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Thirty Years' War

History -- Military history -- War

See also Thirty Years' War overview for greater detail.


The Thirty Years' War occurred for a number of reasons, although it is principally a religious conflict between Protestants and Catholics. The Defenestration of Prague, although relatively trivial in itself, was to become a defining moment. The will for the preservation of the Habsburg empire is also central.

The war started in 1618 and ended with the Peace of Westphalia in 1648. It had four main stages:

Table of contents

1. Bohemian Revolt Period: 1618-1625

The election of the Catholic zealot Ferdinand, Archduke of Styria, as King of Bohemia caused the Bohemian Protestants to fear for their religious freedom, and in May 1618, at Hradcany castle, two Catholic councillors (Martinitz[?] and Slavata[?]) were thrown from the castle windows. Soon the Bohemian conflict erupted in the entirety of Greater Bohemia, effectively Bohemia, Silesia, Lusatia and Moravia, which was already riven by conflict between Catholics and Protestants. This confrontation was to find many facets and mirrors across the continent of Europe with the involvement of France, Sweden, inter alia.

Had the Bohemian rebellion remained a purely Eastern European affair, the Thirty Years War would have been over in fewer than thirty months. However, the weakness of both Ferdinand and of the Bohemians themselves led to the spread of the war to Western Germany. Ferdinand had been compelled to call on his cousin, King Philip IV of Spain for assistance. The Bohemians had called on the Calvinist Frederick V, Elector Palatine to be their King.

The Battle of White Mountain, near Prague in 1620 was a serious blow to Protestant ambitions in the region. The rebellion effectively collapsed, and widespread confiscations of property and suppression of the pre-existing Bohemian nobility ensured that the country would return to the Catholic fold after more than a century of Hussite and other heresy. The Spanish, seeking to outflank the Dutch in preparation for the soon-to-be-renewed Eighty Years' War took Frederick's lands, the Rhine Palatinate.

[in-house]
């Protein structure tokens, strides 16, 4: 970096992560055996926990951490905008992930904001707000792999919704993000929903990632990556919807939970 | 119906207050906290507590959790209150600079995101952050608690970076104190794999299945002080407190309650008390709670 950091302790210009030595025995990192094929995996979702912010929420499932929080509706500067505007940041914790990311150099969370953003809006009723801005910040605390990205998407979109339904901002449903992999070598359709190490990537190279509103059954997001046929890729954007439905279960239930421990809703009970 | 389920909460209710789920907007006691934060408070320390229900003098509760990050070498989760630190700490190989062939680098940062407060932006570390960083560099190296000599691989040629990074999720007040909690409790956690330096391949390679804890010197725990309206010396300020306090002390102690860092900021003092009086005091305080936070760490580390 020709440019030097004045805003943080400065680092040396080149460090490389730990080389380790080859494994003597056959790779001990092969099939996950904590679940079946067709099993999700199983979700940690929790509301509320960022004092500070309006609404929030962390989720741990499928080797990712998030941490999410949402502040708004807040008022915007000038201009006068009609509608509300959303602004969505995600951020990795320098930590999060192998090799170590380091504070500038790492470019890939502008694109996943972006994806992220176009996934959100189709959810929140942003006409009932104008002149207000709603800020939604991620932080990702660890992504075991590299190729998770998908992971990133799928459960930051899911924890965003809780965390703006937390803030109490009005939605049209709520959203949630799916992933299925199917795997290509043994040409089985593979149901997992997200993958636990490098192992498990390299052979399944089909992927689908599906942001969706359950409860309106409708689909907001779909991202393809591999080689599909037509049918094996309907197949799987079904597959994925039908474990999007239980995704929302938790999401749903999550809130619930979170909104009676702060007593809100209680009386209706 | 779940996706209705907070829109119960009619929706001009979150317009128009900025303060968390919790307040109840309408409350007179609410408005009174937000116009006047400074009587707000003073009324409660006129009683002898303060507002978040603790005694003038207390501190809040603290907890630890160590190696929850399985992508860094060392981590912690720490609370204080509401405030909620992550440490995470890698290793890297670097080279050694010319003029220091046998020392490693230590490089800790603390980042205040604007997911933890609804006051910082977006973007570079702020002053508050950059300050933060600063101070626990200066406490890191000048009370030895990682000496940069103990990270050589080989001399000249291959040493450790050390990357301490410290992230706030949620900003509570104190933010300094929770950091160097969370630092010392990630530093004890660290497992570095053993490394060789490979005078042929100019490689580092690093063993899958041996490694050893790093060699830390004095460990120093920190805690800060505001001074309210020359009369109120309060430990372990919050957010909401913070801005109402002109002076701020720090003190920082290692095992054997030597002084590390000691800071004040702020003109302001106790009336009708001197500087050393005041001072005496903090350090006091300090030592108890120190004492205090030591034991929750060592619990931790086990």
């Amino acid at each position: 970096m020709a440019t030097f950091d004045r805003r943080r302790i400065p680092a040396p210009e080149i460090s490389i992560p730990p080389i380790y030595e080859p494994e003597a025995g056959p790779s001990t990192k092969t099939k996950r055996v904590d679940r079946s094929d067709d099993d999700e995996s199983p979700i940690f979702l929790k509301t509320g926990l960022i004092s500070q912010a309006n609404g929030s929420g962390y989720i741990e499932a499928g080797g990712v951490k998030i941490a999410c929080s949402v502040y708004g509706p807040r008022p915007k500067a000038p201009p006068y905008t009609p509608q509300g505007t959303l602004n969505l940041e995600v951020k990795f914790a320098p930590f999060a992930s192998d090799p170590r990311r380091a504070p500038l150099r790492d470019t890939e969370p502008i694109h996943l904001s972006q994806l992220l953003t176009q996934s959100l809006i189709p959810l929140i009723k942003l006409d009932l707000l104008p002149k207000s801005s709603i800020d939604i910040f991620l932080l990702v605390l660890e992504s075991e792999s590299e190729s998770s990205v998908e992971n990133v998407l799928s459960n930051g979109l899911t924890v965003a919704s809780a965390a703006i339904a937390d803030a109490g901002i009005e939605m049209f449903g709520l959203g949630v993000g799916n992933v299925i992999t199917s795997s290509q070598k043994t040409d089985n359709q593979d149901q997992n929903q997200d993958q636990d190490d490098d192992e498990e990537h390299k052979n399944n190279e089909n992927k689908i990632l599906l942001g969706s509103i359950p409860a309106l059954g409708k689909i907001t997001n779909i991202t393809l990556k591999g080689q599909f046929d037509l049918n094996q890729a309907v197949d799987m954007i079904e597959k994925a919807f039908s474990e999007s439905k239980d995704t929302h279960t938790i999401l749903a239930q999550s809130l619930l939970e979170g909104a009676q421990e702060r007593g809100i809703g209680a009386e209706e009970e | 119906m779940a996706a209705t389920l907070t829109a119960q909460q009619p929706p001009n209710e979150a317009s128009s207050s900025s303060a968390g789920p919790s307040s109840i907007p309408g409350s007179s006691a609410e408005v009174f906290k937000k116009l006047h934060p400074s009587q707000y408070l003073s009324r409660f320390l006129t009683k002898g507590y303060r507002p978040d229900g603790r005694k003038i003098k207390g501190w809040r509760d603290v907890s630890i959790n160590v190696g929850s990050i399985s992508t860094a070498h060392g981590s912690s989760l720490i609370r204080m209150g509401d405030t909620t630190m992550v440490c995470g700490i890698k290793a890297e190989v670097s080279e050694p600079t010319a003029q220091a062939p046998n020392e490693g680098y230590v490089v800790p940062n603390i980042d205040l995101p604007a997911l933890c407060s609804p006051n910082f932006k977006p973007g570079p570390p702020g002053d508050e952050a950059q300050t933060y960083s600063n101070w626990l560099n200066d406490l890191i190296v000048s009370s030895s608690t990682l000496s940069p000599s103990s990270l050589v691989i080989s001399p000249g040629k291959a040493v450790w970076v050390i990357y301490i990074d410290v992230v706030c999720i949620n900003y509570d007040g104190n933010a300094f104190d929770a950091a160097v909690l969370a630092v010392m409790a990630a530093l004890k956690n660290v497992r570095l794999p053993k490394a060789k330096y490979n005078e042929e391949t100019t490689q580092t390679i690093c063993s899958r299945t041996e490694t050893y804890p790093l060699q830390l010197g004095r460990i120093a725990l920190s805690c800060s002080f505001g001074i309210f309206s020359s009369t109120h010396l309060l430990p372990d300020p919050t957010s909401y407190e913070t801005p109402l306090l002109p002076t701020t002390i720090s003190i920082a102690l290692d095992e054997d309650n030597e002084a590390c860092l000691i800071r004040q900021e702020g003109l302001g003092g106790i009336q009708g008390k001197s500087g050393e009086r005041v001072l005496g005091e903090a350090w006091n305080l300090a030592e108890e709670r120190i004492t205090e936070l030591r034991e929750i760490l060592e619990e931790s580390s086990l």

In 1644, the Torstenson War[?], a conflict between Denmark and Sweden began as a consequence of the Danish king Christian IV of Denmark's activities, lasting for about 2 years.

2. Danish Intervention Period: 1625-1629

Christian IV of Denmark leads an army against the Holy Roman Empire, fearing that Denmark's soveringty as a Protestant nation was being threatened. It also helped that the French regent Cardinal Richelieu was paying for it. The Danes are unsuccessful, and from 1629-1630, more land is subjugated by the Catholics.

3. Swedish Intervention Period: 1630-1635

The Swedes, lead by Gustavus Adolphus, attack the Holy Roman Empire. The Swedes also fear Catholic aggression against their Protestant country. From 1630-1634, the Swedes drive back the Catholic forces and regain much of the occupied Protestant land. In 1632 Gustavus Adolphus dies at the Battle of Lützen (although the Swedes win the battle), and in 1634 the Swedes are defeated at the battle of Nordlingen, but they continue to fight in the war until the end in 1648.

4. French Intervention Period: 1636-1648

The French, although a Catholic country, opposes the Holy Roman Empire, and now enters the war at the Protestantic side. Many battles ensure, but neither side can gain a clear advantage. In 1642, Cardinal Richelieu dies. In 1643, Louis XIII[?] of France dies. Louis XIV comes to power at 4 years of age and is appointed Cardinal Mazarin as his regent. Cardinal Mazarin is interested in restoring peace to the region. In 1648, the war ends with the Peace of Westphalia.

Beacuse of the destruction endured by the Germanic people during this war, they develop a strong militant spirit to prevent future disaster such as this.

List of Battles in the Thirty Years' War

See also: List of Swedish wars, Rise of Sweden as a Great Power



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